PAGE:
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Anonymous
April 7, 2019
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Anonymous
March 14, 2019
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Anonymous
March 13, 2019
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Anonymous
March 6, 2019
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Anonymous
March 6, 2019
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Anonymous
March 1, 2019
Really helpful. Thank you!
Anonymous
February 3, 2019
Sleeping through the night is so important for you and your child. What really helped us was the sleep training a friend recommended us. You can find it here: www.SleepTrainChild.info
Anonymous
February 25, 2019
:-)
Anonymous
February 11, 2019
:-)
Anonymous
February 11, 2019
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Anonymous
February 11, 2019
Thanks for the advice!
Anonymous
December 28, 2018
My baby never slept well (especially through the night) until I started using the website www.SleepBaby.org - that website has been by far one of the best things I've ever got my hands on to get him to fall asleep quickly. Best time is 45 seconds from awake to asleep! Can’t imagine life without it! I heard about it through a kindergarten teacher who uses it to put to sleep a group of 30 children. Check it out!
Anonymous
December 28, 2018
My baby never slept well (especially through the night) until I started using the website www.SleepBaby.org - that website has been by far one of the best things I've ever got my hands on to get him to fall asleep quickly. Best time is 45 seconds from awake to asleep! Can’t imagine life without it! I heard about it through a kindergarten teacher who uses it to put to sleep a group of 30 children. Check it out!
Anonymous
December 28, 2018
My baby never slept well (especially through the night) until I started using the website www.SleepBaby.org - that website has been by far one of the best things I've ever got my hands on to get him to fall asleep quickly. Best time is 45 seconds from awake to asleep! Can’t imagine life without it! I heard about it through a kindergarten teacher who uses it to put to sleep a group of 30 children. Check it out!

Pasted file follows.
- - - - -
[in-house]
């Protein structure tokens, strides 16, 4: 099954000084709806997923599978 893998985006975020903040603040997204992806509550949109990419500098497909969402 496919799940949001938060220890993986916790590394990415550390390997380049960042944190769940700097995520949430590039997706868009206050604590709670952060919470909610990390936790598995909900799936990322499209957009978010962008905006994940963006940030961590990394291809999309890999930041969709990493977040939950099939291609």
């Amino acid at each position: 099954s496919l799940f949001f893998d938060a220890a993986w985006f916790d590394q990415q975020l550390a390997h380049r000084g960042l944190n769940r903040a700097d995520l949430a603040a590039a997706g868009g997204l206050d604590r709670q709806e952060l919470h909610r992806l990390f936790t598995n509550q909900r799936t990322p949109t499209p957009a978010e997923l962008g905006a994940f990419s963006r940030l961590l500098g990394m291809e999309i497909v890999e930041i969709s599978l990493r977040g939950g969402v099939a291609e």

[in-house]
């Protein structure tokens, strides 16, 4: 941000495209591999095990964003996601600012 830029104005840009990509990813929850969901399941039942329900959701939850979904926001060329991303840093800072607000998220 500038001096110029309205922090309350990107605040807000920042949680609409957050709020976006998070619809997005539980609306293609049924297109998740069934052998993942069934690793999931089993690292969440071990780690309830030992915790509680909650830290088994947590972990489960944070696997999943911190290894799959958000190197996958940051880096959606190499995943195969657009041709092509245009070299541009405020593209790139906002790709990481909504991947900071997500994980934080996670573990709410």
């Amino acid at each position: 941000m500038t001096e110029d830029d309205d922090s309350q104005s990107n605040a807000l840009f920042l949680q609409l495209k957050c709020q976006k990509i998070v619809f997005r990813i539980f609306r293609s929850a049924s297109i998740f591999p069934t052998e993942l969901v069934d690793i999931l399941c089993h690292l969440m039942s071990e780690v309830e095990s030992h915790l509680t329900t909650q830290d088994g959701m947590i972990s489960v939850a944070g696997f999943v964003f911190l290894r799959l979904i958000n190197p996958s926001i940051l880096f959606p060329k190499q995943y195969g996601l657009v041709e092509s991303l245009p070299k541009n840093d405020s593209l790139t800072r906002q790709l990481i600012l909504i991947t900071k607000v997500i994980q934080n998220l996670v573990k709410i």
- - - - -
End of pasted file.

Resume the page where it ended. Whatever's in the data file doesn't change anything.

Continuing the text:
Anonymous
December 28, 2018
My baby never slept well (especially through the night) until I started using the website www.SleepBaby.org - that website has been by far one of the best things I've ever got my hands on to get him to fall asleep quickly. Best time is 45 seconds from awake to asleep! Can’t imagine life without it! I heard about it through a kindergarten teacher who uses it to put to sleep a group of 30 children. Check it out!
Anonymous
December 18, 2018
Sleeping through the night is so important for you and your child. What really helped us was the sleep training a friend recommended us. You can find it here: www.SleepTrainChild.info
Anonymous
December 17, 2018
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Anonymous
March 18, 2019
Nice.
Anonymous
February 11, 2019
Very helpful. Thank you!
Anonymous
February 3, 2019
I will try it. Thank you!
Anonymous
January 1, 2019
Great Share. Thank you!
Anonymous
December 21, 2018
Thank you!
Anonymous
December 9, 2018
Sleeping through the night is so important for you and your child. What really helped us was the sleep training a friend recommended us. You can find it here: www.SleepTrainChild.info
Anonymous
December 31, 2018
Thanks for the tip!
Anonymous
December 4, 2018
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Anonymous
December 3, 2018
Sleeping through the night is so important for you and your child. What really helped us was the sleep training a friend recommended us. You can find it here: www.SleepTrainChild.info